AbstractPrevious studies have highlighted an important organizing influence of the seasonal Southern Hemisphere stratospheric vortex breakdown on the large-scale stratospheric and tropospheric circulation. The present study extends this work by considering the statistical predictability of the stratospheric vortex breakdown event, using reanalysis data. Perturbations to the winter stratospheric vortex are shown to persist into austral spring and to lead to a shift in the statistics of the breakdown event during austral summer. This is interpreted as evidence for the potential for seasonal predictability of the vortex breakdown event in the stratosphere. Coupled variability between the stratosphere and troposphere is then considered. The semiannual oscillation of the tropospheric midlatitude jet is discussed, and evidence for a connection between this behavior and variations in the stratosphere is presented. Based on this connection, an argument is made for the concomitant potential for seasonal predictability in the troposphere, assuming knowledge of the stratospheric initial state. Combining these various results, a nonstationary, regime-based perspective of large-scale extratropical Southern Hemisphere circulation variability between late winter and summer is proposed. The implications of this perspective for some previous studies involving annular modes of the circulation are discussed. In particular, the long annular mode time scales during austral spring and summer should not be interpreted as an increased persistence of perturbations to some slowly varying seasonal cycle, but instead as a reflection of a phase shift of the seasonal cycle induced by stratospheric variability.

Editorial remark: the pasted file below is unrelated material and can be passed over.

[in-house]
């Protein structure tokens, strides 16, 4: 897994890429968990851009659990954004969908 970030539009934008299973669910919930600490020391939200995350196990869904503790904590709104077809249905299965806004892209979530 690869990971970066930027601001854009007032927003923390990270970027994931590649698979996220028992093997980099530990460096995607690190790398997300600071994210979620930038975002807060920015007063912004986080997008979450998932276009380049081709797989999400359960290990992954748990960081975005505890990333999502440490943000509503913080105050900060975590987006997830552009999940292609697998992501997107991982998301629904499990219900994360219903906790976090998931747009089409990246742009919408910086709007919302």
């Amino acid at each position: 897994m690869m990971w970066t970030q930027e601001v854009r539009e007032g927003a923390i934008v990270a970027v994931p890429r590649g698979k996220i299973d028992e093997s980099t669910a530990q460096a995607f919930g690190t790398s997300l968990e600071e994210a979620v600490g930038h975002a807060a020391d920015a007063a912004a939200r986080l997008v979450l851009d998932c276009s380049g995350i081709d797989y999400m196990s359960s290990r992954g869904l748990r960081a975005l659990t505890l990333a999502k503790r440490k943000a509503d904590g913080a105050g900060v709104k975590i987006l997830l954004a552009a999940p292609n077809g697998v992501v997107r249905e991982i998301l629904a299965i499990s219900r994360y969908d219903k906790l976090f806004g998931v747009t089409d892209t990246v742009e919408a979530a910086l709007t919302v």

Journal of Climate – American Meteorological Society
Published: May 16, 2018
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